According to the U.K. press, TOY are approximately the umpteenth British band said to be “saving guitar music” in 2012. It’s the kind of accolade that makes virtually anyone with half a brain want to immediately hate them. But before you let the scorn get the better of you, give their self-titled debut album a spin.
TOY would see such a claim as nonsensical and probably even defamatory. They’re used to that kind of tabloid-baiting, however. Three-fifths of the band were members of the humiliatingly named, overhyped buzz band the Jing Jang Jong, where they played the role of a whipping band for some wanker named Joe Lean. Wisely jumping ship, they formed TOY to amalgamate their blossoming love for ’60s psychedelia, Krautrock and shoegaze.
Like The Horrors’ Primary Colours, a sonic ancestor and obvious influence, TOY is presented through a kaleidoscopic lens, where the guitars and synths flood droning melodies, singer Tom Dougall croons gothy-sweet nothings and the drums are driven motorikly. And though they follow their influences by jamming and filling the space with ambient guitar noise, TOY also have some mid-’90s Britpop in their DNA (that’s a good thing). They keep most songs to a radio-edit length and cram in hooks wherever possible, best heard in the orchestral ballad “My Heart Skips a Beat” and single “Lose My Way.”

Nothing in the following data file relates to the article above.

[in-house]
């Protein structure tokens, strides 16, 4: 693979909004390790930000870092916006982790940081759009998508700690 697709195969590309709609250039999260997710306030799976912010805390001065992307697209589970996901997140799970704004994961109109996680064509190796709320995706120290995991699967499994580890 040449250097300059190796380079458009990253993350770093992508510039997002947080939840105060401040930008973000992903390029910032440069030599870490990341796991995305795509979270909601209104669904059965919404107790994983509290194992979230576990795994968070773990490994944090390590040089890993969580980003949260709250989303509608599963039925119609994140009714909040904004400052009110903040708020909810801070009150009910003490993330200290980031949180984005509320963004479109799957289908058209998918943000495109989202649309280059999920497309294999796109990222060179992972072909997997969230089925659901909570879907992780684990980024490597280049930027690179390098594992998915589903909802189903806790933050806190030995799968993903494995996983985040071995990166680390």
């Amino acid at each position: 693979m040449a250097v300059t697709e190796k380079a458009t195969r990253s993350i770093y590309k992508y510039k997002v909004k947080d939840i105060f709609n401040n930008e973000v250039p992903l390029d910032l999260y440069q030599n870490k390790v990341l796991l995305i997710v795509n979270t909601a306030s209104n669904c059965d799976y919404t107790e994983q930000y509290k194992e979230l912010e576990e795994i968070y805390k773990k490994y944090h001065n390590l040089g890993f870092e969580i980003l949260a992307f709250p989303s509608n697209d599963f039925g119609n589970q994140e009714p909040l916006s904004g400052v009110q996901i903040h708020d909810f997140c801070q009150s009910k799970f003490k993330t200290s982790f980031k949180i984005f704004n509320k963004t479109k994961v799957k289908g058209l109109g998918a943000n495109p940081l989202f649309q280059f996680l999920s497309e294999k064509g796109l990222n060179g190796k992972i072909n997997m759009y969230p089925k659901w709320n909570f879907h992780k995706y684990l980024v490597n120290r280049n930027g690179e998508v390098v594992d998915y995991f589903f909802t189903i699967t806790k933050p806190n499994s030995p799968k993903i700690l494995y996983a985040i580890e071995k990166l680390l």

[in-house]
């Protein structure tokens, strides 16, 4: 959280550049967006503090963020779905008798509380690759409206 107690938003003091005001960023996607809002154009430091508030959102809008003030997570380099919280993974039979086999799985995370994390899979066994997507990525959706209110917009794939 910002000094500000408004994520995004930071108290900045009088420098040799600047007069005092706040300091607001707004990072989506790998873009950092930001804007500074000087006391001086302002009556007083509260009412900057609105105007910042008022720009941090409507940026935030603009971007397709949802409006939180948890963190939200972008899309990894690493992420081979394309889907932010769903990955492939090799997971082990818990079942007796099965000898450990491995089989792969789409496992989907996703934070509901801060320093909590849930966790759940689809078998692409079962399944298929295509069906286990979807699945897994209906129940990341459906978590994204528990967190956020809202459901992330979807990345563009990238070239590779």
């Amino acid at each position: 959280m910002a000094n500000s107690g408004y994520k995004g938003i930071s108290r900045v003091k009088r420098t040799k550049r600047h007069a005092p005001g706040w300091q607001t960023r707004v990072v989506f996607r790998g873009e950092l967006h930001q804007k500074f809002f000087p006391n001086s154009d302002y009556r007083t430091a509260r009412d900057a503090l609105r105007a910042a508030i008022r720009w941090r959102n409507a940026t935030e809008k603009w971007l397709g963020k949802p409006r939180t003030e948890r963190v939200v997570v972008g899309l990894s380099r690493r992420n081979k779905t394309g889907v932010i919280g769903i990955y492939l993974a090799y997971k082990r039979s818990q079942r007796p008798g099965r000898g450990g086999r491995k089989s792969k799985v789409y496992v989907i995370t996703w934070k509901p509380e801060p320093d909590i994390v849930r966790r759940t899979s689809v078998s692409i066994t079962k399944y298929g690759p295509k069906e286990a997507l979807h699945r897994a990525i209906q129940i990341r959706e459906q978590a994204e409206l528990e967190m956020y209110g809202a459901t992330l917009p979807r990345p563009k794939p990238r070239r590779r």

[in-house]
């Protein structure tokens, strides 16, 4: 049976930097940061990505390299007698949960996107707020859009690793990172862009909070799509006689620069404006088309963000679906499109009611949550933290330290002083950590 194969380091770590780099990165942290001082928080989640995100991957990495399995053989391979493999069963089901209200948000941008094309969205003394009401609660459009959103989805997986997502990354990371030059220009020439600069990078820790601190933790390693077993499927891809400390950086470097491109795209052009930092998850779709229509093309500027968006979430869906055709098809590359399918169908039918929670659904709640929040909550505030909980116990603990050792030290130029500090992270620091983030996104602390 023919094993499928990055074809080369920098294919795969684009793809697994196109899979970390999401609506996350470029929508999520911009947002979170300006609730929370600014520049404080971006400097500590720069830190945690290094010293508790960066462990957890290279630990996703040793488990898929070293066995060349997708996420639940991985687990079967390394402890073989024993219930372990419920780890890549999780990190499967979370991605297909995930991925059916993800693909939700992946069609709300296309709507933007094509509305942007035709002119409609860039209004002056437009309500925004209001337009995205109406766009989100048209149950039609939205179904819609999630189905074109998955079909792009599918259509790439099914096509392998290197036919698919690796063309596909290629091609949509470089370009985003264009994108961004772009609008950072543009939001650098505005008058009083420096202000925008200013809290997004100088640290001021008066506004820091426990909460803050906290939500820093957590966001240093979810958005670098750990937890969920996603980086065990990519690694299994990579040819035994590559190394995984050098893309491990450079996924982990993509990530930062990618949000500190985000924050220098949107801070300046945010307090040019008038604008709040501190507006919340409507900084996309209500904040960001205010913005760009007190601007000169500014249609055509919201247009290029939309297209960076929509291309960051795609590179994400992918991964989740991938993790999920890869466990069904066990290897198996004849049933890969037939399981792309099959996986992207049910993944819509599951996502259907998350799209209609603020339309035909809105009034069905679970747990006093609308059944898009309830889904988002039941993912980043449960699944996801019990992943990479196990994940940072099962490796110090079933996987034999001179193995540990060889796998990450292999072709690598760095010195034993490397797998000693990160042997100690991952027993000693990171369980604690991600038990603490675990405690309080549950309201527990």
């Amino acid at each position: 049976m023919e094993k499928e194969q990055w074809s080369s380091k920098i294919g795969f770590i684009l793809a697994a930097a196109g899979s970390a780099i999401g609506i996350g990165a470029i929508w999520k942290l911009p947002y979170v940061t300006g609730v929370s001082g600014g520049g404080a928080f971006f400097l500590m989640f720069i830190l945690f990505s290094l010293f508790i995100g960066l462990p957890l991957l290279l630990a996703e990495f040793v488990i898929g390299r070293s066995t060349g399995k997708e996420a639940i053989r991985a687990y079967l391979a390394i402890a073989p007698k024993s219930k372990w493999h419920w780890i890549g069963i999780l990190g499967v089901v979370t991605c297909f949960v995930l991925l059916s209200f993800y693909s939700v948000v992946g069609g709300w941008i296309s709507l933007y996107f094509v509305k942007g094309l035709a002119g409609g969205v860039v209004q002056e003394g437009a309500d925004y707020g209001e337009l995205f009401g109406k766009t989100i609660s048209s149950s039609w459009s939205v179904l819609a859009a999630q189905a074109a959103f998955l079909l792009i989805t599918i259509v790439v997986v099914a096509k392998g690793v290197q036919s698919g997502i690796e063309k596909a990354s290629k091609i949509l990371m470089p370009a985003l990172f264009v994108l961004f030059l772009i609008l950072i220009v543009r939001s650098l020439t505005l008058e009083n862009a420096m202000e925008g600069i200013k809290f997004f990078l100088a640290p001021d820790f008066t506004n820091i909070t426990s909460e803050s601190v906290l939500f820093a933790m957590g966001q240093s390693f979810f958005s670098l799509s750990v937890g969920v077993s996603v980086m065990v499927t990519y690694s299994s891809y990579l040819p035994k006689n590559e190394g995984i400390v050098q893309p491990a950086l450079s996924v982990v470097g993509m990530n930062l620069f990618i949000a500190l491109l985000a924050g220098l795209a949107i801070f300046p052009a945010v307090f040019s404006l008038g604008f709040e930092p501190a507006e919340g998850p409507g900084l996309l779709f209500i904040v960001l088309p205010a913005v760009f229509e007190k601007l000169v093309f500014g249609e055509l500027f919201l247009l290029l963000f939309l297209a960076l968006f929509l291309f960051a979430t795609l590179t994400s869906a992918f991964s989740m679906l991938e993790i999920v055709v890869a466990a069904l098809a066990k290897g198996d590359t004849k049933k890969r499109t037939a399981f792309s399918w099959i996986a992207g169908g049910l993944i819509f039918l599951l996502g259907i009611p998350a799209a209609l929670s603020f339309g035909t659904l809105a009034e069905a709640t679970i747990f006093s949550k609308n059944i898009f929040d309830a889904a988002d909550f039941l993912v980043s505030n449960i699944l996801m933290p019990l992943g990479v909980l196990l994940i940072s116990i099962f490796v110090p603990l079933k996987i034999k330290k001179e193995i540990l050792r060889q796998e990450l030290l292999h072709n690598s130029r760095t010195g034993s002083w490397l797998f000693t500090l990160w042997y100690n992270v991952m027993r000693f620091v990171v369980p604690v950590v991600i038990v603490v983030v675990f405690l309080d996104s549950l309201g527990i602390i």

Thanks to producer Dan Carey (Yeasayer, Bat for Lashes), TOY’s debut sounds colossal and grandiose, weird and yet warm. Most of all, it fulfils their great ambitions while setting the band miles apart from all those other ones expected to save guitar music.